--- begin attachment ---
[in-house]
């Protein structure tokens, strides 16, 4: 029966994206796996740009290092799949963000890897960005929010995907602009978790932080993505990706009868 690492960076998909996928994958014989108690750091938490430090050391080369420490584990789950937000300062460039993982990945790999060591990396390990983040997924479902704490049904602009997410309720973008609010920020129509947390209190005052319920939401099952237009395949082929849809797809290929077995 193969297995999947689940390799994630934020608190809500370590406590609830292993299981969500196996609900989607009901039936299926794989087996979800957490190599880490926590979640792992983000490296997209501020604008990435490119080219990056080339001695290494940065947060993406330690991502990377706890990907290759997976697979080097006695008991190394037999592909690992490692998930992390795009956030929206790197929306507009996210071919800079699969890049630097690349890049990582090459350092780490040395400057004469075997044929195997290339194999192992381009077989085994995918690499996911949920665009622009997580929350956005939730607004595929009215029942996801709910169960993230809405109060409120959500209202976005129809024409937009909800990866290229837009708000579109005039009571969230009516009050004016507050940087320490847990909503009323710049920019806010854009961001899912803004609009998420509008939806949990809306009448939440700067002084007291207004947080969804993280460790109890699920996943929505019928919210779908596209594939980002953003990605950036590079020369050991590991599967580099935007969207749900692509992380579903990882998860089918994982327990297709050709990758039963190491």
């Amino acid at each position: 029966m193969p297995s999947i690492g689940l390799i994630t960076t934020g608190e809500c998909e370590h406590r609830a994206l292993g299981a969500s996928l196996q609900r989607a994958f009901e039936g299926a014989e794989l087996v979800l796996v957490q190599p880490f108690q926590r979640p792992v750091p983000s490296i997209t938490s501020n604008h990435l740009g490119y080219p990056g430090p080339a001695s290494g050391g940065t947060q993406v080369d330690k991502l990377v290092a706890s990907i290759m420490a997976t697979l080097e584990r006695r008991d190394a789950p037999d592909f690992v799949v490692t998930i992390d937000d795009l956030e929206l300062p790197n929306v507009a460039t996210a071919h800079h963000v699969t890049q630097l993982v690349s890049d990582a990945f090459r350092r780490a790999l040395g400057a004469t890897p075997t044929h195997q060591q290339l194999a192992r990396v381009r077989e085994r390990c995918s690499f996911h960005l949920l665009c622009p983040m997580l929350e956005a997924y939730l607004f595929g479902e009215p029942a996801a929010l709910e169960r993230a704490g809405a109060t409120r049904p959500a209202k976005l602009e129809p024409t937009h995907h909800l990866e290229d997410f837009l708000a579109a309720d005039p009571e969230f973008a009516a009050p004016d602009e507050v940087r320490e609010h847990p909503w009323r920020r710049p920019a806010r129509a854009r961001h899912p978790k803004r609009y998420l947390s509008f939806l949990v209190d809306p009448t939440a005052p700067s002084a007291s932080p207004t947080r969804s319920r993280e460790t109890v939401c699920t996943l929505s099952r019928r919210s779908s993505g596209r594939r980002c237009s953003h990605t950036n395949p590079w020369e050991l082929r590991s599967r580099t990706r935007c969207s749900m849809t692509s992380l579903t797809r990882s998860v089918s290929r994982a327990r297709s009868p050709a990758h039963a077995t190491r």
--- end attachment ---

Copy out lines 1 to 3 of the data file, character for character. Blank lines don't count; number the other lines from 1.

[in-house]
């Protein structure tokens, strides 16, 4: 029966994206796996740009290092799949963000890897960005929010995907602009978790932080993505990706009868 690492960076998909996928994958014989108690750091938490430090050391080369420490584990789950937000300062460039993982990945790999060591990396390990983040997924479902704490049904602009997410309720973008609010920020129509947390209190005052319920939401099952237009395949082929849809797809290929077995 193969297995999947689940390799994630934020608190809500370590406590609830292993299981969500196996609900989607009901039936299926794989087996979800957490190599880490926590979640792992983000490296997209501020604008990435490119080219990056080339001695290494940065947060993406330690991502990377706890990907290759997976697979080097006695008991190394037999592909690992490692998930992390795009956030929206790197929306507009996210071919800079699969890049630097690349890049990582090459350092780490040395400057004469075997044929195997290339194999192992381009077989085994995918690499996911949920665009622009997580929350956005939730607004595929009215029942996801709910169960993230809405109060409120959500209202976005129809024409937009909800990866290229837009708000579109005039009571969230009516009050004016507050940087320490847990909503009323710049920019806010854009961001899912803004609009998420509008939806949990809306009448939440700067002084007291207004947080969804993280460790109890699920996943929505019928919210779908596209594939980002953003990605950036590079020369050991590991599967580099935007969207749900692509992380579903990882998860089918994982327990297709050709990758039963190491």
């Amino acid at each position: 029966m193969p297995s999947i690492g689940l390799i994630t960076t934020g608190e809500c998909e370590h406590r609830a994206l292993g299981a969500s996928l196996q609900r989607a994958f009901e039936g299926a014989e794989l087996v979800l796996v957490q190599p880490f108690q926590r979640p792992v750091p983000s490296i997209t938490s501020n604008h990435l740009g490119y080219p990056g430090p080339a001695s290494g050391g940065t947060q993406v080369d330690k991502l990377v290092a706890s990907i290759m420490a997976t697979l080097e584990r006695r008991d190394a789950p037999d592909f690992v799949v490692t998930i992390d937000d795009l956030e929206l300062p790197n929306v507009a460039t996210a071919h800079h963000v699969t890049q630097l993982v690349s890049d990582a990945f090459r350092r780490a790999l040395g400057a004469t890897p075997t044929h195997q060591q290339l194999a192992r990396v381009r077989e085994r390990c995918s690499f996911h960005l949920l665009c622009p983040m997580l929350e956005a997924y939730l607004f595929g479902e009215p029942a996801a929010l709910e169960r993230a704490g809405a109060t409120r049904p959500a209202k976005l602009e129809p024409t937009h995907h909800l990866e290229d997410f837009l708000a579109a309720d005039p009571e969230f973008a009516a009050p004016d602009e507050v940087r320490e609010h847990p909503w009323r920020r710049p920019a806010r129509a854009r961001h899912p978790k803004r609009y998420l947390s509008f939806l949990v209190d809306p009448t939440a005052p700067s002084a007291s932080p207004t947080r969804s319920r993280e460790t109890v939401c699920t996943l929505s099952r019928r919210s779908s993505g596209r594939r980002c237009s953003h990605t950036n395949p590079w020369e050991l082929r590991s599967r580099t990706r935007c969207s749900m849809t692509s992380l579903t797809r990882s998860v089918s290929r994982a327990r297709s009868p050709a990758h039963a077995t190491r």